This is not terribly surprising when you think of it, if you assume that the benefit of mental stimulation is to improve your brain function so that it can better cope with the damage happening to it. But eventually it reaches the point where it can no longer compensate for that damage because it is so overwhelming.

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New advice on how much cognitive abilities decline with age

October, 2010

A new study suggests that inconsistencies in rate of age-related cognitive decline may be partly due to practice effects, but though decline does occur it is slower than some have estimated.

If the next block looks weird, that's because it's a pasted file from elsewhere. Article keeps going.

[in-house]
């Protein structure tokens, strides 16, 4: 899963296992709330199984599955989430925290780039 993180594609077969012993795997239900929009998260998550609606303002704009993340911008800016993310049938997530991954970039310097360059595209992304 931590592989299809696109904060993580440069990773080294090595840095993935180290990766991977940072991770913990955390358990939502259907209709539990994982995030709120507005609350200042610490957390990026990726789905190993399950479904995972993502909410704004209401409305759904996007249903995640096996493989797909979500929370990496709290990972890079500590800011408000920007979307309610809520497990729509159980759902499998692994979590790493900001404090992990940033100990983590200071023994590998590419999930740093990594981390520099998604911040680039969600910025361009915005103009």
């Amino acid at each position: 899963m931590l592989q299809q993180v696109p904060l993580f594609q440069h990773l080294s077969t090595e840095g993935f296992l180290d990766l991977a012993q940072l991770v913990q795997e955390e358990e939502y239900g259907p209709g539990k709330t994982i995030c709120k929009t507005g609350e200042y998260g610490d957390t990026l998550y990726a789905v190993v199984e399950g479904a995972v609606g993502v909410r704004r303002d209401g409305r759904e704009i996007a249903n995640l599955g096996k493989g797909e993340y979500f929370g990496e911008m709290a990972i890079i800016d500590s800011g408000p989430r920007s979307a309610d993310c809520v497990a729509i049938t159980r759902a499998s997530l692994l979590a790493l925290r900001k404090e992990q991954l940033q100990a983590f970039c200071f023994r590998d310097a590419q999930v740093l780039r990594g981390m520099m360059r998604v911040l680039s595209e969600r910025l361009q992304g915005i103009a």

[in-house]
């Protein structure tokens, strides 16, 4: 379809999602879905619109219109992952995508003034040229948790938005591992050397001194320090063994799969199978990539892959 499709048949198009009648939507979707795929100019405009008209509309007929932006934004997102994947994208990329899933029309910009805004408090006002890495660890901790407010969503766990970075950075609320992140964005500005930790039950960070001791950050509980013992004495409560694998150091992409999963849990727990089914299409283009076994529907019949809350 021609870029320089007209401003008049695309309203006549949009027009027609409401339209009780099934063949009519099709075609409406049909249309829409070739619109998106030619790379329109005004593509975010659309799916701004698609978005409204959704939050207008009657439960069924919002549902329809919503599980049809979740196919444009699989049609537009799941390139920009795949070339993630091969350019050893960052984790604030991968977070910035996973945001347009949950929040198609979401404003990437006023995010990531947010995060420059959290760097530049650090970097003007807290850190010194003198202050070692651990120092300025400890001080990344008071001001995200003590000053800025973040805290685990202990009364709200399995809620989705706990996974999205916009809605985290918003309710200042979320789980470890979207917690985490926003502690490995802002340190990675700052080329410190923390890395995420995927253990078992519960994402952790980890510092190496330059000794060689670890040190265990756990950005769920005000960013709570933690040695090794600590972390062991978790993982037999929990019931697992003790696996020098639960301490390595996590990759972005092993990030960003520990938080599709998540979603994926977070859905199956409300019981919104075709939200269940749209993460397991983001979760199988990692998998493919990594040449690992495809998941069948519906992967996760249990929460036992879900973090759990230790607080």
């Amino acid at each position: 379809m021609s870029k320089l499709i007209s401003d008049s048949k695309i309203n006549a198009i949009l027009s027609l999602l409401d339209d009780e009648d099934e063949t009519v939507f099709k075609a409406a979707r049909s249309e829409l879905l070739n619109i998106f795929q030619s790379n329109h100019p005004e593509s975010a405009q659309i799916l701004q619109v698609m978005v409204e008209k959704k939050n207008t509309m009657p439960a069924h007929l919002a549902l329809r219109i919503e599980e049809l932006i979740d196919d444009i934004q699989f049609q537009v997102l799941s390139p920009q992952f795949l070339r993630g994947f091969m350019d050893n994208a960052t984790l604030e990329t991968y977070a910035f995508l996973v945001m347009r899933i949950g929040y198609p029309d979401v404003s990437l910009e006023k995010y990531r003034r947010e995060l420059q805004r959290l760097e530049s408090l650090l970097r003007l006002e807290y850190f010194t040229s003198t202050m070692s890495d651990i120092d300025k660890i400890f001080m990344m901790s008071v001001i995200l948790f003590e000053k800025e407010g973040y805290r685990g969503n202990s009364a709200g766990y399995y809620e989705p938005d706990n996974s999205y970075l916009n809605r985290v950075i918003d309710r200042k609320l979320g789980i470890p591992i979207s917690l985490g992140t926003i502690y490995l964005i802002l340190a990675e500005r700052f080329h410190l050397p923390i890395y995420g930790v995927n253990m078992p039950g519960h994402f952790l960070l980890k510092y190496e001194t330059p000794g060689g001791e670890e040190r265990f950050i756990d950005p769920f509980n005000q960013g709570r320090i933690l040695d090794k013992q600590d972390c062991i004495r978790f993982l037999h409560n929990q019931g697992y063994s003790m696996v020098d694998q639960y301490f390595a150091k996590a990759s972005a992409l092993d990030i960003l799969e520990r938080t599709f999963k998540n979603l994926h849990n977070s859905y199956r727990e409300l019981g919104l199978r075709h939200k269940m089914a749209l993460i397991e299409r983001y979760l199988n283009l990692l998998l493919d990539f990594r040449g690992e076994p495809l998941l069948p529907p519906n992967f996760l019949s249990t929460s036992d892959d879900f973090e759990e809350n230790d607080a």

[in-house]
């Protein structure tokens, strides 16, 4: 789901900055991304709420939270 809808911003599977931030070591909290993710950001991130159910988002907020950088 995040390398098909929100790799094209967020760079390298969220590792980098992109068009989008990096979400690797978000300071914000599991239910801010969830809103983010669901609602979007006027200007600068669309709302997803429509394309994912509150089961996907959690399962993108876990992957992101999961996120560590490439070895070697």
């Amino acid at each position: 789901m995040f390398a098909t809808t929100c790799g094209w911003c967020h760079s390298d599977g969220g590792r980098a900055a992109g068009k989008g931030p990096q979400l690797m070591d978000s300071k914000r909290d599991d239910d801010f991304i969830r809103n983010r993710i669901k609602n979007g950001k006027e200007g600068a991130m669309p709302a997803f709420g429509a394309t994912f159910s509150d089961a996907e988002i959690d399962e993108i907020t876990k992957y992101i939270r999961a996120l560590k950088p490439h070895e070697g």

Reports on cognitive decline with age have, over the years, come out with two general findings: older adults do significantly worse than younger adults; older adults are just as good as younger adults. Part of the problem is that there are two different approaches to studying this, each with their own specific bias. You can keep testing the same group of people as they get older — the problem with this is that they get more and more practiced, which mitigates the effects of age. Or you can test different groups of people, comparing older with younger — but cohort differences (e.g., educational background) may disadvantage the older generations. There is also argument about when it starts. Some studies suggest we start declining in our 20s, others in our 60s.